conversations – Interview by Margaret Murphy – 16.03.2023
ANNA BELLER: THE MIND, BODY AND SOUL OF ABSTRACT ART
Transcendence Through Artistic Process
Painter Anna Beller believes in the importance of process in her abstract artistic practice. Whether in her physical paintings or NFTs, creating art provides Beller with an experience transcending time and space. Beller speaks about art as a form of religion, balancing both a digital and physical practice, and her sensory response to painting with Margaret Murphy, Head of Community.
For the Hannover-based Beller, art is something that she lives and breathes. Having studied architecture originally, her creative process incorporates discipline juxtaposed with intuition. Remaining open to possibility has led to her joining Web3, being one of the many emerging artists to benefit from minting their art on the blockchain. Despite the expectations to be always online, Beller understands the importance of staying present in life and creative expression.
Margaret Murphy: You originally studied architecture. In what ways does architecture influence you as a visual artist working in abstraction?
Anna Beller: Working several years as an architect has shaped me a lot from an aesthetics point of view, but it also equipped me with some pragmatism. In architectural design and drawing, you work in series, testings and variations. You shape, repeat, delete, and start again. You work with concepts and logic structures, proportions and colour schemes. Mostly you don’t have much time.
As an artist I work fast and in series, with concepts and the points. In my digital series, many times I work with geometric ideas and I use architectural software. My larger painting process-based works are quite different. I work with fluid colour. I don’t like borders, I mostly work on large unstretched canvas on the floor. Still, I’m designing and it’s very much about aesthetics, complemented by personal expression and using my body in the physical act of painting.
Contrary to architectural drawings I avoid using scale in my abstract expression: Abstract art is being experienced in a “scaleless” way—opening the doors to another space has been most fascinating to me.
MM: In an interview with RightClickSave, you stated that art can be like a religion—could you elaborate on that idea as it relates to your own art?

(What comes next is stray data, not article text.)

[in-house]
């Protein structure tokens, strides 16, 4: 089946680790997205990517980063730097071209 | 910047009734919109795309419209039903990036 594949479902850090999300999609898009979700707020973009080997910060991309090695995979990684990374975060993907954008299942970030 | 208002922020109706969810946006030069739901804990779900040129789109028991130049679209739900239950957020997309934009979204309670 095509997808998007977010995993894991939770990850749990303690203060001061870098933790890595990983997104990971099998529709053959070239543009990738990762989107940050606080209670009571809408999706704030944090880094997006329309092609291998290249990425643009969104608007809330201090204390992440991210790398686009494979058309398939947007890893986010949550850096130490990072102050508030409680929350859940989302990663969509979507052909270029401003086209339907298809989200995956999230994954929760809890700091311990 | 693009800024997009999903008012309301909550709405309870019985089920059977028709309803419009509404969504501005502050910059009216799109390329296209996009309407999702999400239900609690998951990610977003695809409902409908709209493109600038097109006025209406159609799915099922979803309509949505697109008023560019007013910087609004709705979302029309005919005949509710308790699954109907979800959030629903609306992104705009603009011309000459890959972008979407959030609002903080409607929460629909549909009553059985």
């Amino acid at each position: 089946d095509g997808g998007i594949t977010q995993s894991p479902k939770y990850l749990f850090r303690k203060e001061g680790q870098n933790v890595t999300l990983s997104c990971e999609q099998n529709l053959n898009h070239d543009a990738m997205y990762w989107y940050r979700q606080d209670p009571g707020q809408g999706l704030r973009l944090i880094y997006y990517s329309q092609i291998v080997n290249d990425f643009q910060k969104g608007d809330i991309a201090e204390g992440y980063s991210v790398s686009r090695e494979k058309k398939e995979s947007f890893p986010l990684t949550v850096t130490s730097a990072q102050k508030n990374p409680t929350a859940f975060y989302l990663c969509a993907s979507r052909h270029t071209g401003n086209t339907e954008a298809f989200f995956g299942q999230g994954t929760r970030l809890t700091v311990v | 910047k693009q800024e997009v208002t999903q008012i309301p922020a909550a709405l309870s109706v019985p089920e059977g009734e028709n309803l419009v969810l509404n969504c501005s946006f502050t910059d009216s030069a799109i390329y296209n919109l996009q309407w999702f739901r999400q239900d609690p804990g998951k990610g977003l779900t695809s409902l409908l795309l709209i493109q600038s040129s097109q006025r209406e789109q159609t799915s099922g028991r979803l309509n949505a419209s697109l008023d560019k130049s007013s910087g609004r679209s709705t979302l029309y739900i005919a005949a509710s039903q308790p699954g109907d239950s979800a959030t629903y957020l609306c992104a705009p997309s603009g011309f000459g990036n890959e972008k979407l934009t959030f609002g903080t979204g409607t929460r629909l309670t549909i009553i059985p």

AB: Many people living in hectic cities frequently go to museums on Sundays, they probably don’t go to church services. These people experience art in silent rooms surrounded by complementing architecture. They find something to hold on to when looking at it. Some have an art collection at home and have a relationship with it, or maybe an art book, or are looking at an NFT.
In the end, art can give you power and trust. It can be something to believe in beyond the physical dimension. I’ve been visiting museums and galleries since childhood, soaking up art. Today, going to museums can calm me and allow me to connect to a different space. Art provides me with an experience of timelessness and spacelessness.
MM: Your color choices range from subtle and muted pastels to bright primary colours, there is much personality in them. What is your relationship with colour?
AB: I work a lot with inner colour visions, some that I remember since my early childhood. I keep them like an inner treasure. I often react in a sensory way with regard to colour exposition. During my second pregnancy, I had to stop painting with bright primary colours because I felt sick when I saw them. When I started using cold blue ink instead, I immediately felt better.
In my current paintings I experiment a lot with fluid colour. I give those liquidities a lot of space to flower out—colour pigments melt, pushing each other and surprising me. I do interact with the colour flow very intuitively but at the same time controlled.
MM: You frequently use the “soak stain technique” established in the 1950s by American abstract artist Helen Frankenthaler and developed by Morris Louis in which highly thinned colors soak into unprimed canvas, generating organic shapes, movement and overlapping color. How have you interpreted this technique to make it your own?
AB: I love Louis’ cool, minimalist and repetitive approach to working with color stripes and shapes. Frankenthaler’s work might be more emotional and beautiful to some. Both artists experimented for years to find those new techniques, although it looks so self-evident and natural.
The soak stain technique feels pure and natural. You paint on an unprimed canvas which also leads to a raw and direct expression on the one hand. On the other hand, blurry edges add a dreamy spherical atmosphere to the paintings.